Figure 1 shows a scatterplot of the relation between composite [11C]LY2795050 VT value factor scores in an amygdala–anterior cingulate cortex–ventral striatal neural circuit implicated in trauma-related psychopathology and severity of loss symptoms.

Mediation Analysis

As shown in Figure 2, the results of a bootstrapped mediation analysis, which provides an integrative model of how KOR and HPA-CRF systems interact in predicting the severity of loss symptoms, revealed that [11C]LY2795050 VT values in an amygdala–anterior cingulate cortex–ventral striatal neural circuit were directly associated with the severity of loss symptoms and that this association was indirectly mediated by 24-hour urinary cortisol levels. Specifically, composite [11C]LY2795050 VT value factor scores in this circuit were significantly negatively related to the severity of loss symptoms, as well as 24-hour urinary cortisol levels, which were in turn significantly negatively related to the severity of loss symptoms.

Associations Between KOR Availability in Brain Regions Outside Amygdala–Anterior Cingulate Cortex–Ventral Striatal Neural Circuit and the Severity of Loss Symptoms

Exploratory Spearman correlation analyses revealed that [11C]LY2795050 VT values in the insula (r = −0.42; 95% CI, −0.07 to −0.69; P = .01), caudate (r = −0.37; 95% CI, −0.02 to −0.65; P = .03), frontal cortex (r = −0.37; 95% CI, −0.02 to −0.67; P = .03), thalamus (r = −0.36; 95% CI, −0.01 to −0.68; P = .03), and hypothalamus (r = −0.36; 95% CI, −0.01 to −0.65; P = .04) were also significantly negatively related to the severity of loss symptoms.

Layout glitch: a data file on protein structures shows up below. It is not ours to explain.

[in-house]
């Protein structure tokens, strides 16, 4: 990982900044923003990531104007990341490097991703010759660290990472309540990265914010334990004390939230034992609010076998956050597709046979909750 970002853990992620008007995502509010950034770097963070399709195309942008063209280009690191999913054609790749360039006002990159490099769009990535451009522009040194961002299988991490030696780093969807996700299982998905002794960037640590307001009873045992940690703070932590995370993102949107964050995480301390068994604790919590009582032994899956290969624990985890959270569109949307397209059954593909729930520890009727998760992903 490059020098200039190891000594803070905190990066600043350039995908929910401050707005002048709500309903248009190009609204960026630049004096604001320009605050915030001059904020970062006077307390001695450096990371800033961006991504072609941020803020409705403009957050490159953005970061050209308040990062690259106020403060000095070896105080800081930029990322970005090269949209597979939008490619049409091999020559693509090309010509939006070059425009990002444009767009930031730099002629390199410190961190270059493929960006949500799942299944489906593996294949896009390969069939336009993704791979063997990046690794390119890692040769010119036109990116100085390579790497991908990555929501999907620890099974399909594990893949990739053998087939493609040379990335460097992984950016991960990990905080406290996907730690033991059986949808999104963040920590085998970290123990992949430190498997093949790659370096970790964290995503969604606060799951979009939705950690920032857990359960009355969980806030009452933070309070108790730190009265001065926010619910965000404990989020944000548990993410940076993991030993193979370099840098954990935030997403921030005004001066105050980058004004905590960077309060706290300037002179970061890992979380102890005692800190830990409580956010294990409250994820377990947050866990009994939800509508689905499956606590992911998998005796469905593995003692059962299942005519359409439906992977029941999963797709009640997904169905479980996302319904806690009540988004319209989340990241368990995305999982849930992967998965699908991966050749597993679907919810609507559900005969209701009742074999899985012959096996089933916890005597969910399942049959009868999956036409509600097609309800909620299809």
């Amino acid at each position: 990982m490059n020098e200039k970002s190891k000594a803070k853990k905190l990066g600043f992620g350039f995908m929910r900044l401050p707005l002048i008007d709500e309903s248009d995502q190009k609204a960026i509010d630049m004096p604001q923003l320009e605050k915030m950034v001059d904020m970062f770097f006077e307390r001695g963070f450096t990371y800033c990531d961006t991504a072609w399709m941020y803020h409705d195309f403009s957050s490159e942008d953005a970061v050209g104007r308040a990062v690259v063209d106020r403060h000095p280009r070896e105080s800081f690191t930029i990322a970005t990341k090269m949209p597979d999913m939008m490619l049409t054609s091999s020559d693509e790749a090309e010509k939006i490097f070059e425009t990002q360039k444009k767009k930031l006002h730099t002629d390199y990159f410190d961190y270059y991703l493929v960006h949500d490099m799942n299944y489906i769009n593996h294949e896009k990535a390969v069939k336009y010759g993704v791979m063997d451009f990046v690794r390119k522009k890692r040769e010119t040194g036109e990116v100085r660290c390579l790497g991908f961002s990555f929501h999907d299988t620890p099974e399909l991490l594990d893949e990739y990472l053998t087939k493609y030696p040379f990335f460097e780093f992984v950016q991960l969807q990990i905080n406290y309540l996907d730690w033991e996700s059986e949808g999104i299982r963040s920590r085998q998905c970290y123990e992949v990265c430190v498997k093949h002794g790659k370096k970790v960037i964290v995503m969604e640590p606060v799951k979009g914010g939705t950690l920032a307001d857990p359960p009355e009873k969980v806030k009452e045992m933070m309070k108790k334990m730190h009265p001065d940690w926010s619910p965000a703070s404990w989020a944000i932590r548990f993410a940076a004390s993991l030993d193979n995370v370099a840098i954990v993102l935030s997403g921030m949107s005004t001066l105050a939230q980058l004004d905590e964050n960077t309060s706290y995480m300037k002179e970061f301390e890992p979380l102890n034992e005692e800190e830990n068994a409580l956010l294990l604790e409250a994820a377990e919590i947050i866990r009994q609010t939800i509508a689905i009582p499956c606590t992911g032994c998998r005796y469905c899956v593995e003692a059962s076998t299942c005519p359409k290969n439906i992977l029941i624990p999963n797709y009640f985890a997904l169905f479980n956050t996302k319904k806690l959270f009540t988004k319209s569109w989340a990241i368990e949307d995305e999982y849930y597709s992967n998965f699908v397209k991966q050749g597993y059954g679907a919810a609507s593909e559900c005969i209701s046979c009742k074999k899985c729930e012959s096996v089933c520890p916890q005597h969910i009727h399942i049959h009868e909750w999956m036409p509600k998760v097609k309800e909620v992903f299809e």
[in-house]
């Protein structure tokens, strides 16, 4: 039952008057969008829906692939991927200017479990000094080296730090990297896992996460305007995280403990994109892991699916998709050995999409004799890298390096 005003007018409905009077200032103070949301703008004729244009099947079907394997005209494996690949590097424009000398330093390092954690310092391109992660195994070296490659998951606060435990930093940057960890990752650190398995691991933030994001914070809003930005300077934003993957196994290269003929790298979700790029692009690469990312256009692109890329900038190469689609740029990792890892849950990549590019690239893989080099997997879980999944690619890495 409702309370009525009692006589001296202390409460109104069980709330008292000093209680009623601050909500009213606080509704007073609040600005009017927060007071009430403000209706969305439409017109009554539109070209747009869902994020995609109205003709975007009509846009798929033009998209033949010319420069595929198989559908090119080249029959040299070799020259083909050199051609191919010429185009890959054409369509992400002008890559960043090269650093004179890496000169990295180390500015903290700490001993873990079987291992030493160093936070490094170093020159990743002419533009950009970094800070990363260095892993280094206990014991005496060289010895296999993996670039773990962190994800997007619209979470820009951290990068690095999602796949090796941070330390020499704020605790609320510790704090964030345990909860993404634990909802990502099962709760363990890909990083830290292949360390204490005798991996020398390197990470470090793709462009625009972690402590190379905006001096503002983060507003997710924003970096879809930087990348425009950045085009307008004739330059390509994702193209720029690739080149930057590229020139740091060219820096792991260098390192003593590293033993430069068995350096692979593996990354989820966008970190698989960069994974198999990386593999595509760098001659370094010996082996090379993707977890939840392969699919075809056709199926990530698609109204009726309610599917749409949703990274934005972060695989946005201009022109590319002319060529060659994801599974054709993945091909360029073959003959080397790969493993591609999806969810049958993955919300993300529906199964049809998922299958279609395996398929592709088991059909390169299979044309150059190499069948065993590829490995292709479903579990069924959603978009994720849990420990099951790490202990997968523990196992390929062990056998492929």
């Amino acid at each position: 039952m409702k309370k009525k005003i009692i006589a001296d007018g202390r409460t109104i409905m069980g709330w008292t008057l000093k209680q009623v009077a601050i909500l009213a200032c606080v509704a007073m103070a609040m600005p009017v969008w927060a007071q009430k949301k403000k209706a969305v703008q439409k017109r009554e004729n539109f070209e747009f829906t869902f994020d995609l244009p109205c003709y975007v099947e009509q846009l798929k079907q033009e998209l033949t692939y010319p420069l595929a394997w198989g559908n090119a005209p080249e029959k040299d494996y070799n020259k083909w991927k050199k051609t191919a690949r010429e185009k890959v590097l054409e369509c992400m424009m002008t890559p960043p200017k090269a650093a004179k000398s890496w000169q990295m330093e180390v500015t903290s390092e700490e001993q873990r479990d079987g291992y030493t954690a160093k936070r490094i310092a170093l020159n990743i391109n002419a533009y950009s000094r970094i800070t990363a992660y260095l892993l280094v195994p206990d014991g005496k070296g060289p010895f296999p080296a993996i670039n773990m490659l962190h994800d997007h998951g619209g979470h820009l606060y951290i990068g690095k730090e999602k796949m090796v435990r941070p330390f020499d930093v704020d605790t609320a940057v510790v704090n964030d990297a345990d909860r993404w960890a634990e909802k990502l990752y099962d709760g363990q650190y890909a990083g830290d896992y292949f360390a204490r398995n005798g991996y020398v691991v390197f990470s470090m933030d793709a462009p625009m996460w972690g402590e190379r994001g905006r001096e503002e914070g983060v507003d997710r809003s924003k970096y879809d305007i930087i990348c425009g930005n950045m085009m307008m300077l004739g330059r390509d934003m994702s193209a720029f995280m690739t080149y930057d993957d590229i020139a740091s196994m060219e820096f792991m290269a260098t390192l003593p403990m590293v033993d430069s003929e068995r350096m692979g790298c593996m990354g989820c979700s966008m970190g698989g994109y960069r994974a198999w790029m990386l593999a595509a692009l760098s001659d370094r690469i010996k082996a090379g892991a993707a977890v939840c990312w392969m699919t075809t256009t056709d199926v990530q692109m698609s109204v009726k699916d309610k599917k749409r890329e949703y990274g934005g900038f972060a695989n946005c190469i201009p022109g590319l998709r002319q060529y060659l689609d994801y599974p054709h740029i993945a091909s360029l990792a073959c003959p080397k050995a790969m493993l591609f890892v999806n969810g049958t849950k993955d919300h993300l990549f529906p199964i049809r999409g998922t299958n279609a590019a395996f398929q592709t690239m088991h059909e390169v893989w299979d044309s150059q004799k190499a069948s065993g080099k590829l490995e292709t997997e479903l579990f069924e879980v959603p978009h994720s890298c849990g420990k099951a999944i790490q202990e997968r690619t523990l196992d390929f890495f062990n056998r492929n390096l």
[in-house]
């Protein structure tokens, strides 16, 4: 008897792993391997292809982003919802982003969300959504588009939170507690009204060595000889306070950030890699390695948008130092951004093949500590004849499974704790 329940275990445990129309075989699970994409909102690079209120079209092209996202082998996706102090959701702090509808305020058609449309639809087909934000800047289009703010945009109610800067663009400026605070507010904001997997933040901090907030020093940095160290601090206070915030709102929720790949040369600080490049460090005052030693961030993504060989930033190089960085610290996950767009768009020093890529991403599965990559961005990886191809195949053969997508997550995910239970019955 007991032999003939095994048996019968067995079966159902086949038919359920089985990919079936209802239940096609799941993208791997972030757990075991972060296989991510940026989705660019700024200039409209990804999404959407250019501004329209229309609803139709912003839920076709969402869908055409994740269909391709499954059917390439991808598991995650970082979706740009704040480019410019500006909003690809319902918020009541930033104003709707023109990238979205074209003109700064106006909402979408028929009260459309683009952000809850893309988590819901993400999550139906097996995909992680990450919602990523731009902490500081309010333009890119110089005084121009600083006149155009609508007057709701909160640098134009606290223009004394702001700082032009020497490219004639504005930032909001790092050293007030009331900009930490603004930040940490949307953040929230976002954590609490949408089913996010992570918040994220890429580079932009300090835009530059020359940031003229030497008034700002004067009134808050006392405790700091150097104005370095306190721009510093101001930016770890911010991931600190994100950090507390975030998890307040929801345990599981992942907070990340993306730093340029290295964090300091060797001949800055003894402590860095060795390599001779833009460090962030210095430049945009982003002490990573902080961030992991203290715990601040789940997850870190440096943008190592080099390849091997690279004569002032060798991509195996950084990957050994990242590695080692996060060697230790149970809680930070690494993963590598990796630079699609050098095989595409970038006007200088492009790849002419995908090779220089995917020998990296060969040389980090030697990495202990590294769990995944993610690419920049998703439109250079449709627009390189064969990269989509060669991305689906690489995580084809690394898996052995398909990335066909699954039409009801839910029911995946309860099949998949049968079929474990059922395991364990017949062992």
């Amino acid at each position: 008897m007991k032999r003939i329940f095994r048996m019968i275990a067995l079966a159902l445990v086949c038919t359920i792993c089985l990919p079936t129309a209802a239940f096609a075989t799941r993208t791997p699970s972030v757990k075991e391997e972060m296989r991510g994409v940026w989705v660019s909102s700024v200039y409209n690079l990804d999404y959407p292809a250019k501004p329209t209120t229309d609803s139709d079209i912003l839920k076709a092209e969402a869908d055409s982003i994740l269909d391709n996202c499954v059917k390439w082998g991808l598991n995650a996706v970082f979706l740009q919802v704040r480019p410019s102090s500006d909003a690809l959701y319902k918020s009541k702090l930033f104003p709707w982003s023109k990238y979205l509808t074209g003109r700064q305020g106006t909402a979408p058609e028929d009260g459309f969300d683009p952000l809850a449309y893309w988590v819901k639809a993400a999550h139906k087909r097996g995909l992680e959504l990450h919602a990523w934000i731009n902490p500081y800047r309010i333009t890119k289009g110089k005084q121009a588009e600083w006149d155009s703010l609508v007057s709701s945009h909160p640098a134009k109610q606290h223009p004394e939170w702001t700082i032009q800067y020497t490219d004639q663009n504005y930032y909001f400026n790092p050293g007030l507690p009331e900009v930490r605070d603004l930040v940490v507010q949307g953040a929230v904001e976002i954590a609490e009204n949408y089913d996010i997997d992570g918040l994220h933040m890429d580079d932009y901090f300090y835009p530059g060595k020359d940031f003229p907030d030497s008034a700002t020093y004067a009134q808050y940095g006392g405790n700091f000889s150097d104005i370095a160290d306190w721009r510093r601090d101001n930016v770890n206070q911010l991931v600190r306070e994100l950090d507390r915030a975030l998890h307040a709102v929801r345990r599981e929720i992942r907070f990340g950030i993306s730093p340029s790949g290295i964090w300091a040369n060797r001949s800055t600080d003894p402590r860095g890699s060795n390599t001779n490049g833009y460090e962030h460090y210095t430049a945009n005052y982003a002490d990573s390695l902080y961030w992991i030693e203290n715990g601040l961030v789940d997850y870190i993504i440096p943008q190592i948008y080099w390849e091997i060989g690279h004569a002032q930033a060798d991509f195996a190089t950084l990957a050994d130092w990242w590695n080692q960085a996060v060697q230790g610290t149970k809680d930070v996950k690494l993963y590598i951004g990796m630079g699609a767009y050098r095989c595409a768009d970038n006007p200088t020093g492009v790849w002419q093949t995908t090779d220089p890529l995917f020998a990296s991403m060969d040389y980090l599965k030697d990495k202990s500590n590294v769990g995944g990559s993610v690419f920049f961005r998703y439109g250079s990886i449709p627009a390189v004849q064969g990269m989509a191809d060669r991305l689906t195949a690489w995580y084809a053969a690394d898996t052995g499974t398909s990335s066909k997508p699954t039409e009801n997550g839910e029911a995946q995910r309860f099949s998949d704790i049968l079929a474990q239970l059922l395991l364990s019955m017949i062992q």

Discussion

This study had 2 main findings. First, using the KOR-selective radioligand [11C]LY2795050 and high-resolution PET imaging, we found that lower in vivo KOR availability in an amygdala–anterior cingulate cortex–ventral striatal neural circuit, as well as related regions, such as the insula, caudate, and frontal cortex, was significantly associated with increased severity of loss, but not threat, symptoms in a cohort of individuals whose symptoms represented a broad transdiagnostic and dimensional spectrum of trauma-related psychopathology. Thus, results of the current study may be generalizable to the broader population of adults whose symptom levels represent a spectrum of trauma-related psychopathology, ranging from nontrauma-exposed healthy individuals to trauma-exposed individuals with severe trauma-related psychopathology.46 This finding, which is consistent with animal data implicating the dynorphin/KOR system in a chronic stress-induced phenotype,712 suggests that reduced KOR availability in an amygdala–anterior cingulate cortex–ventral striatal neural circuit is uniquely linked to the phenotypic expression of loss symptoms, most notably dysphoria, which is characterized by sadness, lassitude, and emotional numbing.35 This finding accords with preclinical work, which has implicated the activated dynorphin/KOR system as a key mediator of dysphoria-related symptoms, as evidenced by KOR agonist–induced changes in locomotor activity and KOR antagonist–induced antidepressantlike effects in the forced swim test.1315 Taken together, these results may have important implications for clinical trials of KOR antagonists, which are currently entering the clinical arena, to be evaluated in several patient populations, including individuals with mood and anxiety disorders, as they suggest that such drugs may have particular effectiveness in mitigating loss (ie, dysphoric) symptoms.